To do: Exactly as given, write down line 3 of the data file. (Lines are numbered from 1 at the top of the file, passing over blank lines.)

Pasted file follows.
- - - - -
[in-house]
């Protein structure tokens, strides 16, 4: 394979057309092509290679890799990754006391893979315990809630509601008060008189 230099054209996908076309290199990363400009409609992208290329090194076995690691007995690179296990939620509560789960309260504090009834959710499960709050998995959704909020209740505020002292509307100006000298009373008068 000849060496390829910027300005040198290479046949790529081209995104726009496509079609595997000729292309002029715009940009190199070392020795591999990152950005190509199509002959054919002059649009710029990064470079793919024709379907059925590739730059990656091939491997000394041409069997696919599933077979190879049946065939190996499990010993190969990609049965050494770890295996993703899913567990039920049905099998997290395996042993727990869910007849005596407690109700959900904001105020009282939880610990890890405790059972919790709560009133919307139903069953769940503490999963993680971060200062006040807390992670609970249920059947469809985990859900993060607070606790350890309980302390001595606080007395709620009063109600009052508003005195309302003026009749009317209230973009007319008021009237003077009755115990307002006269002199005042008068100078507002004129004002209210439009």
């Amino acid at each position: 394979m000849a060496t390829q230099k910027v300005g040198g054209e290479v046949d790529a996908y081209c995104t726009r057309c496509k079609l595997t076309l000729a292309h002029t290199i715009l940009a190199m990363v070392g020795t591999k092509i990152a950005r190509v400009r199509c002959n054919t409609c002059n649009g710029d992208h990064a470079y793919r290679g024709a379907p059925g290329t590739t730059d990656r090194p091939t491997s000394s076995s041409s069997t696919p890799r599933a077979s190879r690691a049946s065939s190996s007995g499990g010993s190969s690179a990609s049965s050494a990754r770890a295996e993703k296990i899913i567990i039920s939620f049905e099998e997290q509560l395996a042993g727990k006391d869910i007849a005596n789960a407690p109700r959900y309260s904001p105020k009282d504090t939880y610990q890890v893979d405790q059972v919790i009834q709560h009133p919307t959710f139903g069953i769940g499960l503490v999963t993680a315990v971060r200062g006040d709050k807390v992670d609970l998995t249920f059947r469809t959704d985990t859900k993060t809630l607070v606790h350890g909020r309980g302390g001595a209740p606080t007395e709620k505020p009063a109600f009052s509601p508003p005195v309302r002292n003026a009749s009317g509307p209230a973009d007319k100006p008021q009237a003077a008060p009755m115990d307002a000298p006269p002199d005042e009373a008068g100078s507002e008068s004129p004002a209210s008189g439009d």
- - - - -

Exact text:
């Amino acid at each position: 394979m000849a060496t390829q230099k910027v300005g040198g054209e290479v046949d790529a996908y081209c995104t726009r057309c496509k079609l595997t076309l000729a292309h002029t290199i715009l940009a190199m990363v070392g020795t591999k092509i990152a950005r190509v400009r199509c002959n054919t409609c002059n649009g710029d992208h990064a470079y793919r290679g024709a379907p059925g290329t590739t730059d990656r090194p091939t491997s000394s076995s041409s069997t696919p890799r599933a077979s190879r690691a049946s065939s190996s007995g499990g010993s190969s690179a990609s049965s050494a990754r770890a295996e993703k296990i899913i567990i039920s939620f049905e099998e997290q509560l395996a042993g727990k006391d869910i007849a005596n789960a407690p109700r959900y309260s904001p105020k009282d504090t939880y610990q890890v893979d405790q059972v919790i009834q709560h009133p919307t959710f139903g069953i769940g499960l503490v999963t993680a315990v971060r200062g006040d709050k807390v992670d609970l998995t249920f059947r469809t959704d985990t859900k993060t809630l607070v606790h350890g909020r309980g302390g001595a209740p606080t007395e709620k505020p009063a109600f009052s509601p508003p005195v309302r002292n003026a009749s009317g509307p209230a973009d007319k100006p008021q009237a003077a008060p009755m115990d307002a000298p006269p002199d005042e009373a008068g100078s507002e008068s004129p004002a209210s008189g439009d």